A complete loss of enzyme activity will occur at extremely low or high p Hs because of the breakdown (denaturation) of the protein structure. PROCEDURE: 1. Number 5 test tubes (4, 6, 7, 8, and 10) with a water-soluble pen. Put 3 ml of phosphate buffer (pH 4, pH 5, pH 6, pH 7, pH 8, and pH 10) in the appropriately numbered test tubes. 2.
Add 10 drops of potato extract to each tube (an extract of potato will be used as the source for the catechol oxidase). 3. Add 10 drops of 0. 5 percent catechol solution to each tube and shake vigorously. 4. Shake the tubes at 1-minute intervals.
Examine the tubes after 5 minutes. The rate of the catechol oxidase activity is proportional to the color intensity that develops in the tube (the darker the brown color, the greater the enzyme activity). Then I would record my observations on the data graph sheet. Effect of pH on Catechol Oxidase Activity Test Tube Color Explanation pH - 4 pH - 6 pH - 7 pH - 8 pH - 10 Part III: Effect of Substrate Concentration on Enzyme Activity (Catechol Oxidase) If the amount of an enzyme is kept constant, but the amount of substrate is gradually increased, the rate of the reaction will increase to a maximum rate.
The maximum rate is the point at which the entire available enzyme is involved in enzyme-substrate complexes. PROCEDURE: 1. Number 6 test tubes (1, 2, 3, 4, 5 and 6) with a water-soluble pen. Add deionized water (pH is about 6. 5) and a 0. 5 percent catechol solution to the tubes as given below: #1 - 5 ml of deionized water + 1 drop of catechol #2 -- 5 ml of deionized water + 6 drops of catechol #3 - 5 ml of deionized water + 9 drops of catechol #4 - 5 ml of deionized water + 14 drops of catechol #5 - 5 ml of deionized water + 20 drops of catechol #6 - 5 ml of deionized water + 25 drops of catechol 2.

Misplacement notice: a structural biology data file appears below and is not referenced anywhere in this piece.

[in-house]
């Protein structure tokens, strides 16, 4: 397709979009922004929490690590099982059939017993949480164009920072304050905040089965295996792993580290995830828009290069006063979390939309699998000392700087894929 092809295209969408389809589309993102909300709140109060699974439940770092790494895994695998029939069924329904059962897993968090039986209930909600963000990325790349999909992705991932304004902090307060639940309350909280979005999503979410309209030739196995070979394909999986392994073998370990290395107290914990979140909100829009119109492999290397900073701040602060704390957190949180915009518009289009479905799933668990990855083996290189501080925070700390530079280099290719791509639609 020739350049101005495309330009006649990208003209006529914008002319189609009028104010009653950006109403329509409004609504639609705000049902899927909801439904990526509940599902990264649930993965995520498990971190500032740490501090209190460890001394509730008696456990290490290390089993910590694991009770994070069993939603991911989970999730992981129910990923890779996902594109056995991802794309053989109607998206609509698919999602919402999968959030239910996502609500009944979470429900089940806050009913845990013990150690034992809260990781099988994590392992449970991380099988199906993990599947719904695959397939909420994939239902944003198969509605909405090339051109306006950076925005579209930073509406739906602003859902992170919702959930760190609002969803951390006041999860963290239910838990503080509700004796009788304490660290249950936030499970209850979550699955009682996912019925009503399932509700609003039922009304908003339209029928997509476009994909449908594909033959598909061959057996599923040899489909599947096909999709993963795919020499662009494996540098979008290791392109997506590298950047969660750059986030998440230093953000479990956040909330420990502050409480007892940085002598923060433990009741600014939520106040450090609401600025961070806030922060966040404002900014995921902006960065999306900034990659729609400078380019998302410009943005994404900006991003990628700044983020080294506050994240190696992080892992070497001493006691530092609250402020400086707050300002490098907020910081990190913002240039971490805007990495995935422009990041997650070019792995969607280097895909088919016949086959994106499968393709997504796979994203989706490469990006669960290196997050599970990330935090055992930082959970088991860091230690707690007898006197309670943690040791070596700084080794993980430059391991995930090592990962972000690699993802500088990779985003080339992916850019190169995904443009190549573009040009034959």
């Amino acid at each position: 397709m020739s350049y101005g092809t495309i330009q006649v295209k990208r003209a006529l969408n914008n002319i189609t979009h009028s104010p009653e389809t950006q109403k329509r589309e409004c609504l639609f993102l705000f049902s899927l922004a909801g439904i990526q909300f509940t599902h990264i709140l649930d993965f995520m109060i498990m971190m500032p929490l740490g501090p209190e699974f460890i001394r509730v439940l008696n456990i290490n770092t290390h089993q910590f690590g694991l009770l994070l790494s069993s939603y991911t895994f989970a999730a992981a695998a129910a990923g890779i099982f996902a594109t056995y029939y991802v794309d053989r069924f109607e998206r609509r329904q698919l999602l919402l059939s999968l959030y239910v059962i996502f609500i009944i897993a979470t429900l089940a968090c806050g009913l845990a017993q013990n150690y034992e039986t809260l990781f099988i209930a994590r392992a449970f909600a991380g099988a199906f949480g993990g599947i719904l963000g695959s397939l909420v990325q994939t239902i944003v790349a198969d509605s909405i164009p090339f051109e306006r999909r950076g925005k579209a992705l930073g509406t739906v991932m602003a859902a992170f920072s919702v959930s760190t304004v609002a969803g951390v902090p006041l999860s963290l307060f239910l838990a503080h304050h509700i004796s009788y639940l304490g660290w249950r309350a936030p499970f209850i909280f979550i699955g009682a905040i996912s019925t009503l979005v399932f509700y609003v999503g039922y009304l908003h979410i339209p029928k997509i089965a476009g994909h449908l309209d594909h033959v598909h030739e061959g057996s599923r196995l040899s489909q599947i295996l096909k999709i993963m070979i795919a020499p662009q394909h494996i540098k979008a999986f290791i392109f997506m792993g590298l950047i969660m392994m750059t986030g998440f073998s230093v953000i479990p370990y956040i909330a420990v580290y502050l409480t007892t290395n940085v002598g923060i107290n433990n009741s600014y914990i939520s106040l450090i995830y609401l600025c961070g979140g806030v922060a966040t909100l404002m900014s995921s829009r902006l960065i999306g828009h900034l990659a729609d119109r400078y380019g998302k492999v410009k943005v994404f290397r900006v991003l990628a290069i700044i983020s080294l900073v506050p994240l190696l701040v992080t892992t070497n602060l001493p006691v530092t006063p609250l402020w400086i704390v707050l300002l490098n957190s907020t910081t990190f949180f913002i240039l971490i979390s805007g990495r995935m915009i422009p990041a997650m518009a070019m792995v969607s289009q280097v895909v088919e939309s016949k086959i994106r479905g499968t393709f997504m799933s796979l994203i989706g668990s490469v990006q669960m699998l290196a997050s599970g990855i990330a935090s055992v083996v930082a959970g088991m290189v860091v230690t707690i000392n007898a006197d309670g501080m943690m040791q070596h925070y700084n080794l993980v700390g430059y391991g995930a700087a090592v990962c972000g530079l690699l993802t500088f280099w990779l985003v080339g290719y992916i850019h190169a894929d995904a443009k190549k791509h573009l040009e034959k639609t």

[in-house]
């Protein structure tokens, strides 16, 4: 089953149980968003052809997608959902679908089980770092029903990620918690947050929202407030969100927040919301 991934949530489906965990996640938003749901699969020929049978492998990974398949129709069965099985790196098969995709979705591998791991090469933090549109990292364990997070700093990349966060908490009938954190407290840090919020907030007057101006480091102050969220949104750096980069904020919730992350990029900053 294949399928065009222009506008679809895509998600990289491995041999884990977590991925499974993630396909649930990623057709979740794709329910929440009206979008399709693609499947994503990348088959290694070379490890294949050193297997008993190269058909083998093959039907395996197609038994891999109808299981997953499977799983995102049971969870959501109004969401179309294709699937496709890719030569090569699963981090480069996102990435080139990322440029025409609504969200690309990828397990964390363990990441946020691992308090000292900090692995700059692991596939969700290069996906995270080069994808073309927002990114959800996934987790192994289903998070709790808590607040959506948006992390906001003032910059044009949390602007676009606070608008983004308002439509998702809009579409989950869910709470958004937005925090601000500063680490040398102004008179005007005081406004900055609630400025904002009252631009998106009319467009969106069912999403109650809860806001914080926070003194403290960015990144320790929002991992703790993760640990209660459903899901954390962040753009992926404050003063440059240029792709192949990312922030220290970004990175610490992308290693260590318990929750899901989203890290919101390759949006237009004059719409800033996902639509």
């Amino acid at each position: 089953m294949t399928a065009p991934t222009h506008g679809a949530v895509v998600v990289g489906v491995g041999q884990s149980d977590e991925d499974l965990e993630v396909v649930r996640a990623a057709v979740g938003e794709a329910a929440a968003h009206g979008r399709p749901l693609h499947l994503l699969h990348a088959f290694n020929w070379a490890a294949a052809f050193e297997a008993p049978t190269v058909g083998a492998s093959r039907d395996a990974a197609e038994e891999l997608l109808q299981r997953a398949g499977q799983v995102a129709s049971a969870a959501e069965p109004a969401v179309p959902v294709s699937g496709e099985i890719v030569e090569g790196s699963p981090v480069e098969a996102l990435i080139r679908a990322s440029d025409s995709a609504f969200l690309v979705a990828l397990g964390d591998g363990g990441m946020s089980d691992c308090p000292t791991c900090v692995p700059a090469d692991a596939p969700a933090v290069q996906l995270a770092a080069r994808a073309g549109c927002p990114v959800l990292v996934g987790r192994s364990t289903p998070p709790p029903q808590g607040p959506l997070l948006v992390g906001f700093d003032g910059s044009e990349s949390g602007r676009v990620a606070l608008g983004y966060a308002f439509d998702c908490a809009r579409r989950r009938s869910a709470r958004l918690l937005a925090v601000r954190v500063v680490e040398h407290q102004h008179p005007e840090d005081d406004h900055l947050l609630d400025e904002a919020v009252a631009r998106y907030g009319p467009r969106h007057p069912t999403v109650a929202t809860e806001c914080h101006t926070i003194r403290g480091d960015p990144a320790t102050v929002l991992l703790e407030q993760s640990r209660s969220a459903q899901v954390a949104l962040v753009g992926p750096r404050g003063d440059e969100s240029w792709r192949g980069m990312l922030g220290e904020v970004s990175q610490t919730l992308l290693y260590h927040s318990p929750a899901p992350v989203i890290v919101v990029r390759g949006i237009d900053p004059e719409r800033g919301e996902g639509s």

Add additional deionized water to each tube to make the level of fluid equal in all 6 tubes. 3. Add 30 drops of the potato extract to each of the tubes and shake. 4. Shake each tube at 1-minute intervals. After 5 minutes, examine the tubes and record the results of the experiment in the table below.
The rate of the activity is proportional to the intensity of the color developing in the tube (the darker the brown color, the greater the enzyme activity). Then I would record my observations of the tubes on the data graph sheet. Effect of Substrate Concentration on Catechol Oxidase Activity Test Tube Color Explanation 1 (1 drop) 2 (6 drops) 3 (9 drops) 4 (14 drops) 5 (20 drops) 6 (25 drops) Part IV: Effect of Pectin on ApplesaucePectinases are actually a mixture of enzymes, which along with others such as cellulose, are widely used in the fruit juice industry where they are widely used to help extract, clarify and modify fruit juices. To formulate a hypothesis about the effect of pectinate on applesauce I would utilize the hypothetic o-deductive (H-D) approach, which allows me to ask questions and test answers. The method has five stages: 1.
Making observation. 2. Asking questions. 3.
Forming hypotheses, or tentative answers to the questions. 4. Making predictions based on the hypotheses. 5.
Testing the predictions by making additional observations or conducting experiments. The information gained may support or yield opposite results based on predictions being tested. My independent variable would be time and the dependent one would be the enzyme pectinate. I believe the key feature of my experimentation is the control of most factors so that the influence of a single factor can be seen clearly.
The setting would take place within a laboratory, equipped with various components such as tubes, microscope and other related equipment. I would try to investigate the physical properties of pectin such as molecular weight, molecular conformation and aggregation of pectin molecules in the solution. In regards to the pulpiness of the applesauce, I would use the pectin as a emulsifier and stabilizer. This procedure would reduce the pulp of the applesauce considerably without making the solution too watery.